Some Doctor Who spoilers below of the production-note variety. I imagine most of you have heard the news from the BBC by now, but if you like to stay away from any and all Who-related news, stop reading now.
As per the kind request from the Hog’s Head’s Travis Prinzi, and because I obviously can’t shut myself up from the subject of Doctor Who, these are my thoughts on the casting of the Twelfth Doctor who will be making his way into the world this Christmas. I’m not sure how cogent an argument or analysis I can make at this point as to his ability, given that it will be a year before we see a full episode featuring him as the new, new, new, new Doctor. However, I do have several thoughts (many of them shared with other Whovians and bloggers) that I’d like to put on record while the news is still fresh.
Firstly, let me just say that I was very pleased by how the BBC handled the announcement. The fact that there was a worldwide live simulcast to announce the casting of a character in a TV show (and a weird, sci-fi, children’s television show at that) is simply astounding, and speaks volumes about the impact the show has had on people’s lives and in their affections. The British do have a talent for creating stories that seem to speak to the world at large regardless of culture, and Doctor Who is just one in a long line. The half hour special itself was nice and short. Of course, they left the big announcement for the end – you would be silly to expect otherwise – but the special was concise enough that it wasn’t like sitting through three hours of rejected contestants on American Idol just to get to the announcement of the winner in the last ten seconds. The filler stuff was entertaining enough, including a lovely reel of Eleventh Doctor highlights, interviews with Smith and Moffat, and a hilarious celebrity fan who destroyed his Doctor Who street-cred for life by getting every fact wrong. As for Number Twelve himself, Peter Capaldi, he was gracious and warm and gave a very genial interview.
On to the casting itself: From where I’m sitting, I couldn’t be more excited. I said in my earlier piece that I wanted either an unknown actor or a bit of completely unpredictable stunt-casting. Although Capaldi is not unknown (he’s been around in the UK for quite a while, done a ton of work, and had some very successful and well-received projects) he is certainly not among the A-list Hollywood stars that I was hoping they would avoid (a la Benedict Cumberbatch). Similarly, although Capaldi isn’t quite as unorthodox a choice as might have been (such as an actor of a different race or gender or even of the so-wrong-it’s-right quality of Christopher Eccleston) he nonetheless bucks the trend of New Who in general. He will be a change, and change is good. Change is what makes Doctor Who thrive.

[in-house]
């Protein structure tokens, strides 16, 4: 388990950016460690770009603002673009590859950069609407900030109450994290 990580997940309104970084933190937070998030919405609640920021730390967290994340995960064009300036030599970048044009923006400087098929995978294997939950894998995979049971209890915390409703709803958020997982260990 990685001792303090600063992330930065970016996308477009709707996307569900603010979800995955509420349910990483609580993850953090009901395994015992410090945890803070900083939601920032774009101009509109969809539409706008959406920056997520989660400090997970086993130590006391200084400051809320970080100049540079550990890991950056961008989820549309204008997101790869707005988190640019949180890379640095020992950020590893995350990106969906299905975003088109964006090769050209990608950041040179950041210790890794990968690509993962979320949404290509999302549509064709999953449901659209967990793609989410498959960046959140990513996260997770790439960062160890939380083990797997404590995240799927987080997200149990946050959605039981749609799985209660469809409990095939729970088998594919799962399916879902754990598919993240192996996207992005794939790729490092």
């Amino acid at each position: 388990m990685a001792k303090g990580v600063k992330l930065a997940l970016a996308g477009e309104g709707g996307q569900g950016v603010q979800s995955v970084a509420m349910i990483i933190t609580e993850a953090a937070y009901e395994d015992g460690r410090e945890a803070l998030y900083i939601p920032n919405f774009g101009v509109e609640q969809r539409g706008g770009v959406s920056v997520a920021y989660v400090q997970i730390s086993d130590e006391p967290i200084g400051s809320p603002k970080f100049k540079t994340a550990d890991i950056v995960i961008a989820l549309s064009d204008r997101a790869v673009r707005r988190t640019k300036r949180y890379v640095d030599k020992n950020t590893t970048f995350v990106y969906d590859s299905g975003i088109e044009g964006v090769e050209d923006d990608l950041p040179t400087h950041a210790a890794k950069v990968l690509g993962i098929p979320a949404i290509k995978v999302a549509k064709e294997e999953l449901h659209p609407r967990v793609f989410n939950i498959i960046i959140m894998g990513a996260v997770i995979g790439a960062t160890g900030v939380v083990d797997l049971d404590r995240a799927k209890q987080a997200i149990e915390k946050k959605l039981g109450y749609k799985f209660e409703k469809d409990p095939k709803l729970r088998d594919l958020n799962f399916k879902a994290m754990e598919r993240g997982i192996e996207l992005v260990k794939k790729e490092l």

Moffat said in an interview that this time, following Matt Smith, Capaldi just felt right. “Didn’t you just think when he walked out onto that stage,” Moffat asked, “Well, there he is. There’s the Twelfth Doctor.” And by golly, I did. Darn you, Moffat, and your keen insight and flawless casting! He really just feels like a natural progression, and there’s no other way to put it than that. And of course the things that make him different are the things that make him right. He has an energy (someone else said a gracefulness) that is unlike what we’ve seen in the show since its revival. Physically speaking, Eccleston had presence, Tennant had exuberance, and Smith has a delicate clumsiness (if such a thing is possible). This guy seems to have stature. Especially following the newborn giraffe-like Smith, the contrast is startling. A lot of this is of course due to his age (he’s 55), which is another big departure for New Who, and is probably for me the most exciting aspect of his casting. We have simply not seen an incarnation of the character look this way before in the modern show. The effect this should have on the Doctor’s relationship with Clara should be fascinating. Strangely enough, not only is Capaldi a departure for the new show, he is also relatively advanced in age for all of Doctor Who. For those complaining about the supposed fangirls who they are sure will stop watching out of rejection of an older actor, I would like to point out that Capaldi is also the oldest actor to play the part since the First Doctor, William Hartnell, left the show in 1966. While many Classic Doctors look older (Troughton, Pertwee, Baker, McCoy), they were in fact only in their early middle age, some in their early 40’s. For another insightful discussion of the question of the Doctor’s age and the supposedly fickle devotion of modern-show fangirls (and the underlying misogyny and snobbery underlying a certain percentage of the fandom) I recommend L.B. Gale’s short post “In Defence of Doctor Who’s Fangirls.” As a fan who happens to also be a girl, and as an ardent lover of both Tennant’s and Smith’s portrayals, I think she hits the nail on the proverbial head.
In addition to the different possibilities an older actor will bring to the characterization and relationships, it also suggests a difference in the style of storytelling. The one reason why I doubted that Moffat would cast an older actor was the extreme emphasis on action in New Who. Tennant and Smith were both very physical performers, Smith recklessly throwing himself around and Tennant being the undisputed champion of corridor-running. Although both were young, healthy and physically fit, you can see the toll the 9 month shooting schedule took on them over their four respective years on the show. I just don’t see a 55-year old Doctor being quite so physical, which means that the storytelling must change. I’m sure the action won’t go away entirely, but I’m curious to see how it evolves to fit Capaldi’s Doctor.